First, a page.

This week's book giveaway is in the OO, Patterns, UML and Refactoring forum. We're giving away four copies of Refactoring for Software Design Smells: Managing Technical Debt and have Girish Suryanarayana, Ganesh Samarthyam & Tushar Sharma on-line! See this thread for details.
I've recently bought a good pair of binoculars, mainly for looking at astronomical objects. Even a simple 10x pair of binoculars is good enough to see many interesting things, such as the four big moons of Jupiter: Io, Europa, Ganymede and Callisto. You can easily see them as small points around Jupiter. Jupiter itself looks like a small disk, but you can't see much more (you'd need a telescope to see for example the bands of clouds).
Two weeks ago there was a clear and moonless night and I could see the Andromeda galaxy. I didn't expect it to be visible from the urban environment that I live in, so I was surprised that I could see it, as a hazy patch between Cassiopeia and Pegasus. It's really amazing to think about what you're seeing: a large galaxy, 2.5 million light years away (that light took 2.5 million years to travel from there to us!), containing a trillion stars!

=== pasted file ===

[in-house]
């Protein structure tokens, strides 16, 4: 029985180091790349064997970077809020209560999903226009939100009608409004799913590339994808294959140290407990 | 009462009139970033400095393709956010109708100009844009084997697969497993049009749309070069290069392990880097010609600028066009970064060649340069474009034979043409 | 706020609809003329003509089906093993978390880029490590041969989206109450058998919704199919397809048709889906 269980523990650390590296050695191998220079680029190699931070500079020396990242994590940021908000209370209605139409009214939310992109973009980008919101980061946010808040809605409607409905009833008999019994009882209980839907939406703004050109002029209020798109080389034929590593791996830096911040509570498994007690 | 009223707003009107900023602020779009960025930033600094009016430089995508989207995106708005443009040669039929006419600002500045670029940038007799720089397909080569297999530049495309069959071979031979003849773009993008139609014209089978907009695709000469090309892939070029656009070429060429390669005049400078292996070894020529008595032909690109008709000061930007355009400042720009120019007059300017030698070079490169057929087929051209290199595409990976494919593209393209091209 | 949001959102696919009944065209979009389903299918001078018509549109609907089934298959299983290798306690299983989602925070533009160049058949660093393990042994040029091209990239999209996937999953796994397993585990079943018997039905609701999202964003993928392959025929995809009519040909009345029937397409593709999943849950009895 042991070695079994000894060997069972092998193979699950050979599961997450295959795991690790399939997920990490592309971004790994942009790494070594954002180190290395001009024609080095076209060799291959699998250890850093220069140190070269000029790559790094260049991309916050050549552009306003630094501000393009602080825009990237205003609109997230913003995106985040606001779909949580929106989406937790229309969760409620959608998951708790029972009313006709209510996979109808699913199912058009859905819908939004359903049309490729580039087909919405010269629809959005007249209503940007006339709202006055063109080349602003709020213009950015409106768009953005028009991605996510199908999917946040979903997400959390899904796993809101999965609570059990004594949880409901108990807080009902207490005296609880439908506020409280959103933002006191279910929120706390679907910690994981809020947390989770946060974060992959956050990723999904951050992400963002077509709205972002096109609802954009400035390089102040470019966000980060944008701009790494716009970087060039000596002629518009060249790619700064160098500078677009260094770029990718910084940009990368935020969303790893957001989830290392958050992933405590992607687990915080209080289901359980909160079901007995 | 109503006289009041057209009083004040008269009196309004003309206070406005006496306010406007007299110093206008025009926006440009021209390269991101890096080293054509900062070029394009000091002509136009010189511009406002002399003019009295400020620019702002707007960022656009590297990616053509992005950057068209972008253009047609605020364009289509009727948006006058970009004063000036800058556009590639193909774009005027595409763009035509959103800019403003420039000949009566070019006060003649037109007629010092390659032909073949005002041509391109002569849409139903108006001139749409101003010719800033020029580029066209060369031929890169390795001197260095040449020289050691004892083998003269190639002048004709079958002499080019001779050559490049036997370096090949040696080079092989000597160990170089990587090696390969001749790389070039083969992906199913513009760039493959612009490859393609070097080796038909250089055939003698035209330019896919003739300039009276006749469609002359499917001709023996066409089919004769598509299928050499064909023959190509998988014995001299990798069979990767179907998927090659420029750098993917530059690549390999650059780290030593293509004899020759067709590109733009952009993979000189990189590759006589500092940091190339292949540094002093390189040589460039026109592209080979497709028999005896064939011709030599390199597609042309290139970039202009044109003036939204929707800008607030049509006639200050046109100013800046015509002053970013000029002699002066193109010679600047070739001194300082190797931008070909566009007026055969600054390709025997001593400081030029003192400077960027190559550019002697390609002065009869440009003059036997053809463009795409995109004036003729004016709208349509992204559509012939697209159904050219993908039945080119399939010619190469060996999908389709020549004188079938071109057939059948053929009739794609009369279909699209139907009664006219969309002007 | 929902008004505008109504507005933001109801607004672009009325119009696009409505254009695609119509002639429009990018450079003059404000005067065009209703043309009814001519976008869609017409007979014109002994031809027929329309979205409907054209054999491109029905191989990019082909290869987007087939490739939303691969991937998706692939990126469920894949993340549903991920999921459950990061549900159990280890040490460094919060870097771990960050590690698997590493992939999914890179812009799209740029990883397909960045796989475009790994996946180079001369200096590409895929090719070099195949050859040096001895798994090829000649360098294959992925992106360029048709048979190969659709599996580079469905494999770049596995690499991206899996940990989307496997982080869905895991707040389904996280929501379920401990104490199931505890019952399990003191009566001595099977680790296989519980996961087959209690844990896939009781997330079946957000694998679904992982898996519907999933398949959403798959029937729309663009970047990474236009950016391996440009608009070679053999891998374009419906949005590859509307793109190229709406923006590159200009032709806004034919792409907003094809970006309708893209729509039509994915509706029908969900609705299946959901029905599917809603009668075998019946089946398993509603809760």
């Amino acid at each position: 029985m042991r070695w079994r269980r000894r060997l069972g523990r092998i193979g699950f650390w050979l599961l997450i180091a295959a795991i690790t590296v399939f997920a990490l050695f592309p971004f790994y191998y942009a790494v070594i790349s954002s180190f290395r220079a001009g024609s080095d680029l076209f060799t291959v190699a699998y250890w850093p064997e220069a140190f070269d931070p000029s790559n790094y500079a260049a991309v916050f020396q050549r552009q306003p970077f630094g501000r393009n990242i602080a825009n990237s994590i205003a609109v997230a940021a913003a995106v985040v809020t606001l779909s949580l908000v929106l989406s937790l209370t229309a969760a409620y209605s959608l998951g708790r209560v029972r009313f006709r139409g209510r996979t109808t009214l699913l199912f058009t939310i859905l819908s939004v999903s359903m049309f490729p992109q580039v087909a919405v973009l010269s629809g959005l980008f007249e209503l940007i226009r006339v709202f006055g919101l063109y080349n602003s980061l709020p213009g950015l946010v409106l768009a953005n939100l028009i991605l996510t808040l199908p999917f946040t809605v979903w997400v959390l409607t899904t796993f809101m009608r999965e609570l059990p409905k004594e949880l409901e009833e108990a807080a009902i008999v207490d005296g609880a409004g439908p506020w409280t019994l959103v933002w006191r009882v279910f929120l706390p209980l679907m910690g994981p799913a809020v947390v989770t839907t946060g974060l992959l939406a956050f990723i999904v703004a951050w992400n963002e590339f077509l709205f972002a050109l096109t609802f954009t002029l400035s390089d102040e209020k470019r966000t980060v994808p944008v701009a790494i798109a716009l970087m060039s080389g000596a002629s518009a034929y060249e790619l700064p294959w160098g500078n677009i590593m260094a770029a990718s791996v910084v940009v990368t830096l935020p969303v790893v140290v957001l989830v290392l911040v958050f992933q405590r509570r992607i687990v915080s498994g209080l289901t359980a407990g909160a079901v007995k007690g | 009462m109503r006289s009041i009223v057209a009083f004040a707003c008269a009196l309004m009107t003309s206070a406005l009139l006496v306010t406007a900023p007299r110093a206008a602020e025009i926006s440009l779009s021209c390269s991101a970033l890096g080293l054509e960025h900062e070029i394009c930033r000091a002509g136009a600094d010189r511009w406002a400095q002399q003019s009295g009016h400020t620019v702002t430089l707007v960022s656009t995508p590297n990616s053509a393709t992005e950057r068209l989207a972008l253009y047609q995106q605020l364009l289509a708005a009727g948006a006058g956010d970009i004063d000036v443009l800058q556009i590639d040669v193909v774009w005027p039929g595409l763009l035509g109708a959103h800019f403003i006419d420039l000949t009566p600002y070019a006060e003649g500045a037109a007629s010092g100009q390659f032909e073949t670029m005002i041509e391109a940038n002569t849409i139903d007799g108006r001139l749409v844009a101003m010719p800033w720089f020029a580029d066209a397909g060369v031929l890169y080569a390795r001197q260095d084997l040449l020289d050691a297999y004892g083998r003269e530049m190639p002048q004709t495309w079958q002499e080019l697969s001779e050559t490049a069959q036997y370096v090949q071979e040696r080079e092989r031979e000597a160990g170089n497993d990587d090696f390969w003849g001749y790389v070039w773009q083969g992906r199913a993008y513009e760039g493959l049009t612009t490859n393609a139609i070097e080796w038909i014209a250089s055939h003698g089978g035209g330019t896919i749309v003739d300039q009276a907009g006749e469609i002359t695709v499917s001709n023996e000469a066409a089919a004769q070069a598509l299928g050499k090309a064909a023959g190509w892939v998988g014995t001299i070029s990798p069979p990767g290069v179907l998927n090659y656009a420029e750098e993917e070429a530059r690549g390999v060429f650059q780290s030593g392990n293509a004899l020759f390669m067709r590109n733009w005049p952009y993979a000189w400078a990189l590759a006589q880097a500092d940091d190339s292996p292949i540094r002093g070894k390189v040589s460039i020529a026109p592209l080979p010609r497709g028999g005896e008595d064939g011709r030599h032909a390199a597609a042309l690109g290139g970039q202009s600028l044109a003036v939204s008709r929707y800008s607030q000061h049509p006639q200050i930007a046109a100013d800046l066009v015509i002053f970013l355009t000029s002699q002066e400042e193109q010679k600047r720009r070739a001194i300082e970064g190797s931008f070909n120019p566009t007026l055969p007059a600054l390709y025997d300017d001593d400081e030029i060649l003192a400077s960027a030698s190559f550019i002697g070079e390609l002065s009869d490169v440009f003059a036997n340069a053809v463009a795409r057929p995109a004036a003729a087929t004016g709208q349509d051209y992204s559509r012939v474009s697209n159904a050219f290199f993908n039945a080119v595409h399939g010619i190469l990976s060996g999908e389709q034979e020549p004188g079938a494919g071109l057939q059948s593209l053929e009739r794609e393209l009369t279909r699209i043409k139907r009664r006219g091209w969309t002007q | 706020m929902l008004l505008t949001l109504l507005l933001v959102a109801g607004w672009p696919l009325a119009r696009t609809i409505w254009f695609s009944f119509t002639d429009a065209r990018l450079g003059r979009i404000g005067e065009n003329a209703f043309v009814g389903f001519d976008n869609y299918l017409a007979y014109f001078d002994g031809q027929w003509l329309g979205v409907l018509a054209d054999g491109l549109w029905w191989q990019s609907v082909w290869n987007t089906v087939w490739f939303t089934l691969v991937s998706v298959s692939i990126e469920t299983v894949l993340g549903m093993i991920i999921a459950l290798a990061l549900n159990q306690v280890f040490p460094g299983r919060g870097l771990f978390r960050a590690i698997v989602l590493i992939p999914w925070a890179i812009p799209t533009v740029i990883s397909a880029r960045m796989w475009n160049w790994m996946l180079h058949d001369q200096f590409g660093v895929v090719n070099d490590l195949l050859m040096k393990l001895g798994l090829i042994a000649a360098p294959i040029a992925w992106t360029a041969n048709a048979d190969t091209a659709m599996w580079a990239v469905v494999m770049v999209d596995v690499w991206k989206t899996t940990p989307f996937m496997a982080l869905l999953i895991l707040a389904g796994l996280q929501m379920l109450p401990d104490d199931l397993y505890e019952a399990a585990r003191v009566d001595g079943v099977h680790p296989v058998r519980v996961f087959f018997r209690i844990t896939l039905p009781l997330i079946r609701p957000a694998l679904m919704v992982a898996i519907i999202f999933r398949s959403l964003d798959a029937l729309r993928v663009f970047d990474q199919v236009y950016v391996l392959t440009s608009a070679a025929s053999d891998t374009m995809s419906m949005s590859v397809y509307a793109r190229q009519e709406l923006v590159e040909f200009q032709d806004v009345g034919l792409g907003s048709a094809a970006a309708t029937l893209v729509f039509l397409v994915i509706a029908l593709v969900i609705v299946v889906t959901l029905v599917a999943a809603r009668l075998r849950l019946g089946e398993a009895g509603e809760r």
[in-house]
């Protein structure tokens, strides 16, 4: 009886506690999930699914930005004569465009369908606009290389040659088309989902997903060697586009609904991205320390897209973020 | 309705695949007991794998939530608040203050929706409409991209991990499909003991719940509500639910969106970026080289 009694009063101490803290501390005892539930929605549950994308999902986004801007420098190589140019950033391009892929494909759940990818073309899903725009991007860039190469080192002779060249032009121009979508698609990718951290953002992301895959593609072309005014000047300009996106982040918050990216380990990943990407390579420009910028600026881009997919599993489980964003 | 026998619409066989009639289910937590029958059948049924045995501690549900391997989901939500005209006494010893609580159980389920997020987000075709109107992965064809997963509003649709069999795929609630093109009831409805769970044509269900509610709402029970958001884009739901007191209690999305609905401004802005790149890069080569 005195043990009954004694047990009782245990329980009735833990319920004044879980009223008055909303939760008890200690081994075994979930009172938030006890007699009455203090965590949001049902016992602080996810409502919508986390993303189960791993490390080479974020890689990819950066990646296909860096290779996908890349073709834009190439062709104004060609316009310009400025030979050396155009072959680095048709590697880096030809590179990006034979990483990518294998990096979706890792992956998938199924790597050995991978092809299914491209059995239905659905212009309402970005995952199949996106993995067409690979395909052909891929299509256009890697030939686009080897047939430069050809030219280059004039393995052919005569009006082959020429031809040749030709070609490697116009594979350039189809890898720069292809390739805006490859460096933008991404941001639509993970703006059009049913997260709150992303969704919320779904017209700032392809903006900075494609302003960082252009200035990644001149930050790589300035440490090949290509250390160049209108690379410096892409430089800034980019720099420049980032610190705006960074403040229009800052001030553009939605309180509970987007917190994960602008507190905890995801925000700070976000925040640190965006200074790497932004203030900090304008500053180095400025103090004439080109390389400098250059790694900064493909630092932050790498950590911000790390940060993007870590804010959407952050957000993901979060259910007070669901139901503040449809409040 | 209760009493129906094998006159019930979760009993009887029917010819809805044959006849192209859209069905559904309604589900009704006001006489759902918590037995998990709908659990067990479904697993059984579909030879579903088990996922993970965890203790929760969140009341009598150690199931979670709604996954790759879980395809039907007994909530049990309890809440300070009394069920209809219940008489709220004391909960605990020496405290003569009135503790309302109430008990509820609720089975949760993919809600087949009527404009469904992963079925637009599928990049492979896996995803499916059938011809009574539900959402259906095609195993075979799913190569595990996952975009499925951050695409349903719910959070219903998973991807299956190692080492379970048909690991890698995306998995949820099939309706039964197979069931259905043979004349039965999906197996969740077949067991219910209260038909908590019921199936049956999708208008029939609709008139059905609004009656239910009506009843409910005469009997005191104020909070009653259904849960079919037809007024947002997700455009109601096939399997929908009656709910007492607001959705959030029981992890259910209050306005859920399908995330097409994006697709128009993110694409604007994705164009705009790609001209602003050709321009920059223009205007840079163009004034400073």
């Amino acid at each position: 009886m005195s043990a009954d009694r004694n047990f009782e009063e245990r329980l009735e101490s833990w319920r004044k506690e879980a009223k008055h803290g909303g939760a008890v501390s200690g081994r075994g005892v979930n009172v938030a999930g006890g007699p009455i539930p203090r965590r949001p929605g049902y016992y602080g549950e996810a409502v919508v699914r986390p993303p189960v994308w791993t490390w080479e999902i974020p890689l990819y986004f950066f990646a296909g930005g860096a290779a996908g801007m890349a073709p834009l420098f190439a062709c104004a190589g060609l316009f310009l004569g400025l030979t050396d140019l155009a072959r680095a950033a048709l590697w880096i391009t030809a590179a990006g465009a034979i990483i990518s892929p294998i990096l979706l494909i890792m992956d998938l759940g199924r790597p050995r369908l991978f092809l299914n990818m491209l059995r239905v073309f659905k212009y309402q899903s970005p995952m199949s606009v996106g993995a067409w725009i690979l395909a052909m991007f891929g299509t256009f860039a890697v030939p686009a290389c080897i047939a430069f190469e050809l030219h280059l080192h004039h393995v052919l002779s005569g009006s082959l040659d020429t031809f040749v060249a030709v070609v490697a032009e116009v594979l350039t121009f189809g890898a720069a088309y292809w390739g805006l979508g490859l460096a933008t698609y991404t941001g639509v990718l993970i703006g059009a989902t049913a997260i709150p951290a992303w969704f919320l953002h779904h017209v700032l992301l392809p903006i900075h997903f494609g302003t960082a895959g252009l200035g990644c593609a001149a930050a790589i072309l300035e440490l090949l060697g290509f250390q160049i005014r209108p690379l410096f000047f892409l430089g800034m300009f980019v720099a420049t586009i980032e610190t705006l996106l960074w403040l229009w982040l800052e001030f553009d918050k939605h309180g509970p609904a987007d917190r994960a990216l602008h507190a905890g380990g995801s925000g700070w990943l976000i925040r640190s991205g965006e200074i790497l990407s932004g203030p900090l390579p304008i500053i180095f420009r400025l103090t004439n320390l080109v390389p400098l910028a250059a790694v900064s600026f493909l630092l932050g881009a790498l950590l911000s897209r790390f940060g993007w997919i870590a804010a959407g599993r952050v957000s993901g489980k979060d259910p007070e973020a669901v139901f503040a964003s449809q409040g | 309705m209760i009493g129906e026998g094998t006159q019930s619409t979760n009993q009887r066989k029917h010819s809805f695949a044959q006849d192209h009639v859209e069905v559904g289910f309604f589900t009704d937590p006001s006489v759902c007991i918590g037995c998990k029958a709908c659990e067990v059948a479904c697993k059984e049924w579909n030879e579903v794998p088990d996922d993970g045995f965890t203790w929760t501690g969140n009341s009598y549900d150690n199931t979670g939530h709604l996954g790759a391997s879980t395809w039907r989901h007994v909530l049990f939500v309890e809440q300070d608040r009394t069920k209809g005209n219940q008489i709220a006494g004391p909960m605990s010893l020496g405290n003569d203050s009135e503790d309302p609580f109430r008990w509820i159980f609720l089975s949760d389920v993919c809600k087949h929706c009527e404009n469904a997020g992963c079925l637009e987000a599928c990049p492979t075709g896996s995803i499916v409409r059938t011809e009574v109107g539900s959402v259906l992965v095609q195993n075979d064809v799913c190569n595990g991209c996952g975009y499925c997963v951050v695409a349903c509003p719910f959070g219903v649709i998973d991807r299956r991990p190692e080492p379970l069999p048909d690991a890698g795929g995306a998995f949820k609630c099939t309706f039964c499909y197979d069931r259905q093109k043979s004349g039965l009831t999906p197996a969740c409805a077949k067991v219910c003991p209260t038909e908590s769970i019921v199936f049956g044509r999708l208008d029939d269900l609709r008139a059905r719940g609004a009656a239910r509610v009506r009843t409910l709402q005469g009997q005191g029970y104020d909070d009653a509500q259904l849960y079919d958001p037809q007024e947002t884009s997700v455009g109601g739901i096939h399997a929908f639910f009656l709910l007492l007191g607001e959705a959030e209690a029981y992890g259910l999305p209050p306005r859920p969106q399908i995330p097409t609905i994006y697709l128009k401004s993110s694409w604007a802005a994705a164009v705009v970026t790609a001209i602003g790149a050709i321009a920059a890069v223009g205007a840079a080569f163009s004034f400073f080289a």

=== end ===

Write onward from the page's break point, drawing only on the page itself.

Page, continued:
I'm going on holiday soon, I'll be in the desert for Christmas, where it's really dark. The view of the sky at night will be spectacular there, so I'm looking forward to it. I'm going to take my netbook with Stellarium on it with me, so that I can look up what there is to see.
By the way, this year it is 400 years ago that Galileo first used his telescope to look at objects in the sky, and that he discovered the moons of Jupiter. Because of that this year is the International Year of Astronomy (declared by the United Nations).